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Yes, this will be the first geothermal project in BC and one of the first across Canada. There are currently no other operating geothermal electricity facilities. Ground source heat pumps can be found across the province, but an electricity project of this scale has not been completed in BC. 

Please visit our careers section to find out more about the upcoming training and employment opportunities. If you have a more general inquiry, please reach out on our contact form.

Fort Nelson is not connected to BC Hydro's main electricity grid. The Fort Nelson area receives power from the non-integrated area of Northeastern BC, which connects to the Northwestern corner of Alberta. The electricity supplied on this grid is very high in emission intensity compared to BC Hydro's main grid, estimated to be 13 times higher in carbon emissions. 

We are still in a testing phase, and the data collected will answer that more precisely after the design phase. It is estimated that there will be enough electricity to power 14,000 homes.  

Something to note is that electricity production will vary seasonally because geothermal energy is harnessed through a gradient, comparing the ambient temperature to the earth's temperature. Therefore, when it's very cold outside, more electricity will be produced than in summer when the temperature gradient is less intense. This is advantageous for Northern winters as there is higher energy consumption.  

Tu Deh-Kah Geothermal is 100% community-owned through Clarke Lake Geothermal Project LP, an initiative by Deh Tai LP. Deh Tai LP is the economic development arm of Fort Nelson First Nation that is responsible for several businesses with the mandate to maximize economic opportunities for Fort Nelson First Nation.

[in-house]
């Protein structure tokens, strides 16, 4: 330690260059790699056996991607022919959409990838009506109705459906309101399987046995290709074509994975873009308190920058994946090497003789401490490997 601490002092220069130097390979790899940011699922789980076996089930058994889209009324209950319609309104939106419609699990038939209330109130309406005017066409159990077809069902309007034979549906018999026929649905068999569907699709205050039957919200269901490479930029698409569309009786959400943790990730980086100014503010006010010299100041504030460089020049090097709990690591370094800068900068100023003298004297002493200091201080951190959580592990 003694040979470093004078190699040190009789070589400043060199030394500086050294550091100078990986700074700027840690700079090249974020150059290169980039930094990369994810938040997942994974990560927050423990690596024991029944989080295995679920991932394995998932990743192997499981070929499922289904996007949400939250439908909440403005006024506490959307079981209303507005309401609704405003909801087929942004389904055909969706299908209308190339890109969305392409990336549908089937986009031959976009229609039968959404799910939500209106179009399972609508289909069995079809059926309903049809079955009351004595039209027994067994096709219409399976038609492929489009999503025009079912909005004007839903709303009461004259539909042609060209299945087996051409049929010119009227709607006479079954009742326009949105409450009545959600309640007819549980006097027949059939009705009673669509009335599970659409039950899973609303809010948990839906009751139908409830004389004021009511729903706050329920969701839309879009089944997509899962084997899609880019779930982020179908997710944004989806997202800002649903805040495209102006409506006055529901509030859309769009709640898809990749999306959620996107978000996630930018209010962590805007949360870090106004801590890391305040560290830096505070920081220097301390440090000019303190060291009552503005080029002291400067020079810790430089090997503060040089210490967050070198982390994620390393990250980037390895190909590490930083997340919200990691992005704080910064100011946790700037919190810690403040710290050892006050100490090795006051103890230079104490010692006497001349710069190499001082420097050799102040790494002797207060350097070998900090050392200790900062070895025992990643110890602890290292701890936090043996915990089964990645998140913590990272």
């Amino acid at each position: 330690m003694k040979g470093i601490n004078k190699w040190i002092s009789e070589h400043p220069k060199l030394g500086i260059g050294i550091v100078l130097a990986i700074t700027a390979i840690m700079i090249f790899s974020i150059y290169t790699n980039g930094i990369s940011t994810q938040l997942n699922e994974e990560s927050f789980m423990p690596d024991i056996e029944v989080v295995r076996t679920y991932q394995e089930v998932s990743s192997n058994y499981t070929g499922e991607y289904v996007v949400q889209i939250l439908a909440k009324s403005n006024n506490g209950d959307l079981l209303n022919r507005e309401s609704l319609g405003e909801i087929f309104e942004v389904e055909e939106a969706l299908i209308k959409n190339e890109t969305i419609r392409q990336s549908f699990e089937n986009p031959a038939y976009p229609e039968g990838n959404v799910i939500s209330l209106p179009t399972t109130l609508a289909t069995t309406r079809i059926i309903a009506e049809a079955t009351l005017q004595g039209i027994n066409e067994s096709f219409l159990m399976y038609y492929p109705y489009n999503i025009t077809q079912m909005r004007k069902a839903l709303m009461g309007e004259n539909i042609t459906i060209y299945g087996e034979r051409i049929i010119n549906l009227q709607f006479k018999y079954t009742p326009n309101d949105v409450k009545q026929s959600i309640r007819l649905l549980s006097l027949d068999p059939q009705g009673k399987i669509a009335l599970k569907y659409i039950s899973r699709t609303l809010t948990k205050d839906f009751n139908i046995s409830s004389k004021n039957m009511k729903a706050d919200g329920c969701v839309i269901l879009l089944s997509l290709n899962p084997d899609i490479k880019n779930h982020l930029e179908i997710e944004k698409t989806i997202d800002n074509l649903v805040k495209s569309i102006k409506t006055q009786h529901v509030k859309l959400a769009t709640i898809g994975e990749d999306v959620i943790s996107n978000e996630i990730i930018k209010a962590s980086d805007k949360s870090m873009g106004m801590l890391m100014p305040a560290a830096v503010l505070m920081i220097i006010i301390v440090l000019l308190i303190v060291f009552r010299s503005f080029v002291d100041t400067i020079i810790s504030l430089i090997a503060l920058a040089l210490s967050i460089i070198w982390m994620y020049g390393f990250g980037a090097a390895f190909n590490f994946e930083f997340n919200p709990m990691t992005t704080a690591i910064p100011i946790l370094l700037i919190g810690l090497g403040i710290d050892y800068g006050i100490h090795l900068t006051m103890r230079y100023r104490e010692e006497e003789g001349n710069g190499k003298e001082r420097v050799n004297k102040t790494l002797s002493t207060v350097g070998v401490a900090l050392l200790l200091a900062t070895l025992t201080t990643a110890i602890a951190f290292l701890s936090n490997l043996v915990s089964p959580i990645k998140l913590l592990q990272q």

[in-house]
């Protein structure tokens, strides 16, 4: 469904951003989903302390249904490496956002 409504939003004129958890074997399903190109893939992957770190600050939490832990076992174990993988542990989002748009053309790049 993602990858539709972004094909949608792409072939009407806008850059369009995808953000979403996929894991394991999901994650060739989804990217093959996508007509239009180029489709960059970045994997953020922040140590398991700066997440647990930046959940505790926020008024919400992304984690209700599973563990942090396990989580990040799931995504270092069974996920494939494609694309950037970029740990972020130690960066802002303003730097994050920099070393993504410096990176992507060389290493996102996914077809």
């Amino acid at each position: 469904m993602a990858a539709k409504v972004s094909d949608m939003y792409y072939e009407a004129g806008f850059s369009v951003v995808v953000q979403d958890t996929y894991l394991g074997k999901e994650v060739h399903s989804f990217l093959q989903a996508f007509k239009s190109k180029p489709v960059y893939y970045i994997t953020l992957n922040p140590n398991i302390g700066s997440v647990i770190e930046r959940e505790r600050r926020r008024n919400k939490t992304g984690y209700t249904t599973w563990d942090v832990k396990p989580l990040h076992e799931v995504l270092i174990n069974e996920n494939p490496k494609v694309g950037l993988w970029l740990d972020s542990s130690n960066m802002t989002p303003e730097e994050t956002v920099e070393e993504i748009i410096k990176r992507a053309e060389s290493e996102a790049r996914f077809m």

In most academic articles, the geothermal research of this site is listed as Clarke Lake; however, as a 100% Indigenous-owned project, this project must be renamed. You can read about the Tu Deh-Kah Geothermal logo and name background story here. The logo is designed by Fort Nelson First Nation member Kerissa Dickies of Air Communications.

The Clarke Lake gas field has decades of data from the gas industry that helps inform the geothermal facility's location and design. Gas field workers use to note that snow melted around the site due to the geothermal heat. This site has also been studied by the public sector and academic institutions, noting the high porosity of Devonian carbonate. Around 400 million years ago, the Clarke Lake site used to be a coral reef!  

The Tu Deh-Kah Geothermal site is currently not open to the public; however, please visit our photo gallery to view updates. We also encourage you to visit the Liard Hot Springs and experience geothermal heat in these beautiful hot springs. Liard Hot Springs Lodge offers comfortable accommodations and easy access to this natural phenomenon, don't miss this prime location along the Alaska Highway.